Founder of eNow Digital shares knowledge about the Three Big Ps for success today in any Music Industry .

Entertainment and Arts

Founder of eNow Digital shares knowledge about the Three Big Ps for success today in any Music Industry.

So I decided to take on some Music Business courses online to broaden my knowledge in that sector so as to explore other avenues.

Started with a course offered by Berklee College of Music and it is amazing so much knowledge out there. Here is what the instructor had to say:

The Three Big Ps for success today in any Music Industry.

 

1. Powerful Product

Well, powerful product can be a great song, married with a great performance, by a great recording artist, produced by a great producer, in a great studio. And mind you, the studio doesn’t have to be a 48-track, digital, huge room type of studio. It can be a bedroom studio. You can create great product there.

Powerful product is an asset that grows in value over the years. And that’s really what the music business is based on, assets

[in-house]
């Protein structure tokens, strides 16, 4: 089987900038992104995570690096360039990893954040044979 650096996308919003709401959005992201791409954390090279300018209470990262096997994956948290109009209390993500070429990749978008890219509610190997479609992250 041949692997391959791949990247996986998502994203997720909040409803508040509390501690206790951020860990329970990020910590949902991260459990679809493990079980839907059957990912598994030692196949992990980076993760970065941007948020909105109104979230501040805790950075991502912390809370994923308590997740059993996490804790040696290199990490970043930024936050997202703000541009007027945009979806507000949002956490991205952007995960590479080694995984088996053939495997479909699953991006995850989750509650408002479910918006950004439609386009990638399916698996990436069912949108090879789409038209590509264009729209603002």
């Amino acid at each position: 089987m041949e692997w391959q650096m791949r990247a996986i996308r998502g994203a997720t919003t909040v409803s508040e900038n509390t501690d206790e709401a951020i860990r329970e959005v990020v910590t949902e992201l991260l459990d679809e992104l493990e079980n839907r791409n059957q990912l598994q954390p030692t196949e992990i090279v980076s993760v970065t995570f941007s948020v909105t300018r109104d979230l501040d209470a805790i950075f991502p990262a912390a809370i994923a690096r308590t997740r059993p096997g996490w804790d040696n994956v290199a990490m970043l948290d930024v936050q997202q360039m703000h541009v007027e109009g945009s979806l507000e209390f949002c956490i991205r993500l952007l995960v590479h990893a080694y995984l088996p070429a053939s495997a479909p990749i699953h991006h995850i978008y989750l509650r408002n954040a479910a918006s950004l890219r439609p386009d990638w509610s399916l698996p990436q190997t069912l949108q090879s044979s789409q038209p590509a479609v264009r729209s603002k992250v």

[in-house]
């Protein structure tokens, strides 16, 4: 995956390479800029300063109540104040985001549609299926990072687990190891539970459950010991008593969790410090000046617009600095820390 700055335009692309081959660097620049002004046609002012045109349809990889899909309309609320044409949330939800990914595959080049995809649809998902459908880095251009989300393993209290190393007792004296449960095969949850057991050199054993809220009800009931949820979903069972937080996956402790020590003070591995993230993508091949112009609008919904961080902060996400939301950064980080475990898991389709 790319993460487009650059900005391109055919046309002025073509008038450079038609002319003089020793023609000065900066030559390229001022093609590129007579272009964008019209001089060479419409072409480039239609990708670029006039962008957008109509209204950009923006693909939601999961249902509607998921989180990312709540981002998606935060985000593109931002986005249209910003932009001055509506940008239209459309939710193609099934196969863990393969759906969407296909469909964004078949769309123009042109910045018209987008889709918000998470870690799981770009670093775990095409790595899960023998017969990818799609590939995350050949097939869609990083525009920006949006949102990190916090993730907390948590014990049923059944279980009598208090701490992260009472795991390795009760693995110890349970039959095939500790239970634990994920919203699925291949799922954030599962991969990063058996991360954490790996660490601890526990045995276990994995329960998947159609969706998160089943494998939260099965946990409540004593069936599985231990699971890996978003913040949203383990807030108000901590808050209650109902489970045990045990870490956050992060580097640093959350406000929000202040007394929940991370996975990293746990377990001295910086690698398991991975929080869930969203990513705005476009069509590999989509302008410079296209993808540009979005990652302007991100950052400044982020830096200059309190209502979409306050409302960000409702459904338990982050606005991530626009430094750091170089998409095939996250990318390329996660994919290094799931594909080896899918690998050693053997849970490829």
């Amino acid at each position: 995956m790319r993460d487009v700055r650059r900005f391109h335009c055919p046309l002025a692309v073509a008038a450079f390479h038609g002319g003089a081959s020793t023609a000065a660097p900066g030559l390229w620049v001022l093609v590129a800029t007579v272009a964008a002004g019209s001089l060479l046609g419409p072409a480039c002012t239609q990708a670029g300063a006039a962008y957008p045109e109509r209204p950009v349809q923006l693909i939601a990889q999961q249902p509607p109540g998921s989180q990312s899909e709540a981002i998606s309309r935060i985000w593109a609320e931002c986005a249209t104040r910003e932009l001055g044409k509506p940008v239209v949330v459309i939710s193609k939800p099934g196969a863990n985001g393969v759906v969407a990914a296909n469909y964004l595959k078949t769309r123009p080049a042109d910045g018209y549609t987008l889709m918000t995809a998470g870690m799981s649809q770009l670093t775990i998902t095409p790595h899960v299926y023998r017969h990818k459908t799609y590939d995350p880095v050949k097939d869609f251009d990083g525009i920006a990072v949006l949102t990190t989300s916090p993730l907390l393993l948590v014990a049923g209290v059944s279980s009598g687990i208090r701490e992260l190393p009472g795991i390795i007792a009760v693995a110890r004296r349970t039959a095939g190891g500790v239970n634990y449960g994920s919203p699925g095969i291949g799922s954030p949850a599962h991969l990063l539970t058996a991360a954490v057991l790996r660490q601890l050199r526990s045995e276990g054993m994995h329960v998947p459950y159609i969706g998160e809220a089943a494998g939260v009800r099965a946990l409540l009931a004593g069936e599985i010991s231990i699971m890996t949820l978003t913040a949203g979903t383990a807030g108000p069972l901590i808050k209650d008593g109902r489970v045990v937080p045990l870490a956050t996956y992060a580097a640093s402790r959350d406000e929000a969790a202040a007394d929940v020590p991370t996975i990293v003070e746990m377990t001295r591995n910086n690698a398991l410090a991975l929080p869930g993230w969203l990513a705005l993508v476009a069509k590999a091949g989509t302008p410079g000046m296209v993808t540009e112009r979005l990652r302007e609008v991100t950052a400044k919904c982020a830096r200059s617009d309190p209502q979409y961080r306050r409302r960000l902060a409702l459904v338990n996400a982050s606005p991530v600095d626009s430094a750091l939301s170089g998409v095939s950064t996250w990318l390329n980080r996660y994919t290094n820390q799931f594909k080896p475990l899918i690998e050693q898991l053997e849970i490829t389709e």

that grow in value.

George Enow – CoFounder & CTO Mungenow Stays, CEO eNow Digital

2. Proper Perspective

You know, many artists, when they have a hit record, their first hit record, think that they should be millionaires within six months to a year. They think it’s a given that that’s going to happen.

Well, trust me, many times, the fame doesn’t equal the fortune.

And you have to have the proper perspective to understand that, to understand the business and how it functions. And at the same time, you have to recognize that you have to love this business. You have to have passion for it if you’re going to stay in it. If you want to be in it, you have to love it.

3. Professional Attitude.

Well, it’s important for you to get a great education in the business dealings behind music. You need to understand what copyrights are, what contracts are, and the

various provisions in contracts, how you’re accounted to.

And here is the last part of professional attitude, that’s possibly even more important than the first part, and that is having respect for the people that you work with, having respect for all of the people that you come in contact with in the music business.

You never know when that intern or that receptionists, for that matter, might become the next president of the label you’re involved in.

And remember, every time the music gets played, somebody gets paid.

And if you’re an artist, songwriter, or producer, I feel that you should get paid, not played.

John P. Kellogg

Assistant Chair of Music Business Management 

• Berklee College of Music

 

This post was copied from his Facebook account as you can see the o

 

 

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